Sudan — Food and Restaurants
The nightclub scene in Sudan is non-existent but there are a few night-time hangouts which are frequented by embassy workers and generally make for a fun time all round. There are many eating options, both inside and outside of large cities, but the international cuisine tends to be located in hotels and generally comes with a bigger price tag than local fare.
Sudan Bars and Pubbing
Even in the large cities, there are few opportunities for the kind of raucous nightlife typified in western countries. This may be in large part due to the fact that the sale of alcohol is illegal countrywide. That said, there are still a few ways in which travelers can unwind after a long day of sightseeing and have a jovial time with fellow travelers and locals. In most cities, the cut off time for music is midnight and establishments generally close soon after the music stops.
One of the most popular establishments in Khartoum is Papa Costa’s (Gamhouriya Street, Past the Sahara Hotel, Khartoum). By day Papa Costa’s is just a regular restaurant but by night, it hosts some of the best live music in town. A popular Sudanese band, called Blue Stars, is the resident live act on a Thursday night and tends to draw large crowds. Some nights are live jam sessions during which expats from the community bring their own instruments and join in with the musical fun.
For something a bit more relaxed, try the Pickwick Club (British Embassy, Sharia Al Baladia, Khartoum East), which, unsurprisingly, is popular with both British tourists and expats living in the Sudan. With a bar-like atmosphere, this little place is great for unwinding and meeting new people. The most popular nights tend to be Thursdays when the British embassy workers come out in full force.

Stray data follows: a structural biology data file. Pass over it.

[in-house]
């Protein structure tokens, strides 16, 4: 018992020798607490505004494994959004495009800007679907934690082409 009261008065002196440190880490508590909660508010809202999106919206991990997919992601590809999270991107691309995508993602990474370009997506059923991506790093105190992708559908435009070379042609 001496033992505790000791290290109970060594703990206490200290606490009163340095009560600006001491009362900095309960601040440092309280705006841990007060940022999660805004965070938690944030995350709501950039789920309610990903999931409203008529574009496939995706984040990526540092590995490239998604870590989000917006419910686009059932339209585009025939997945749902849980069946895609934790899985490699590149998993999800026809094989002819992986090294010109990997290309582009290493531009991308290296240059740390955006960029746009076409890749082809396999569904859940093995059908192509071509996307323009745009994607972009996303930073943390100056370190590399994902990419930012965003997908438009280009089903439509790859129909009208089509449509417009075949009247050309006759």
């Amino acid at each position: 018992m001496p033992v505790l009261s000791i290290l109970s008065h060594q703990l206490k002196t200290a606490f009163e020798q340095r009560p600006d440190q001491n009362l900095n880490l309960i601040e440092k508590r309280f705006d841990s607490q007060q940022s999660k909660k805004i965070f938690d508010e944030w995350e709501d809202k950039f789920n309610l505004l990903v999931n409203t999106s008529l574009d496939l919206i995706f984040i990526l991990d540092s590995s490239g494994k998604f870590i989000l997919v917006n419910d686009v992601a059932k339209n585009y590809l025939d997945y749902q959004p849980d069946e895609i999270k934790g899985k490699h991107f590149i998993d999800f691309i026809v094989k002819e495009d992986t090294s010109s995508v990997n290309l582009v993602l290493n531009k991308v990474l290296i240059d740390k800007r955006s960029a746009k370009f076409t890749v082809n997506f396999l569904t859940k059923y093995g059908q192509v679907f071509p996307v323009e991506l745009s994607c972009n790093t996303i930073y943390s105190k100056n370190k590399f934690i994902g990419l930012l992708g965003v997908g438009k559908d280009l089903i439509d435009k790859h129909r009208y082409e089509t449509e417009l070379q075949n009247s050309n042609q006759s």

An upmarket place, the Friendship Palace Hotel (Baladia Park, Khartoum) is the place to be and be seen after dark. The prices for drinks and other refreshments are steep but the lovely garden is certainly worth it. There is no entrance fee and patrons are not obliged to purchase drinks, so the Friendship Palace can simply be a nice place to meet up before moving on to another place.
Sudan Dining and Cuisine
There are many Sudanese restaurants serving up great local food at extremely reasonable prices, especially in the major cities like Khartoum. There are, however, several international alternatives for travelers looking for greater variety. Most of the restaurants serving international fare are located in upmarket hotels, which means that prices are significantly higher. No alcohol is served in any eating establishment, as the sale of alcohol is punishable by law. Tipping is not common practice but is also not frowned upon.
An extremely popular haunt in Khartoum, Alex (Burri, Khartoum) serves up some of the best Egyptian fare outside of Egypt. The restaurant is classy, displaying modern style décor and boasting professional waiters. The food is said to be excellent and a trip to Alex is a pleasurable one all round.
For home comforts in Sudan, head to the Green Café (Shuhada in front of the Omdurman Souk), which has classic meals like burgers and fries, steaks, and pasta pizza? Prices are reasonable and service is fast. The Shuhada area also features several other eating places so if the Green Café doesn’t tickle your fancy, just head to the establishment next door or across the street.
Looking for something sweet but still relatively healthy? Look no further than Yoghurberry (Alriad Ebad Khitim St, Khartoum). This frozen yoghurt joint in the heart of the capital city offers patrons a range of delicious flavors. The best part is that all of the yoghurts are made with real fruit, no artificial flavorings, and less sugar than normal ice cream. A cup of frozen yoghurt is also exactly what you’ll need after a long day under the sweltering Sudanese sun.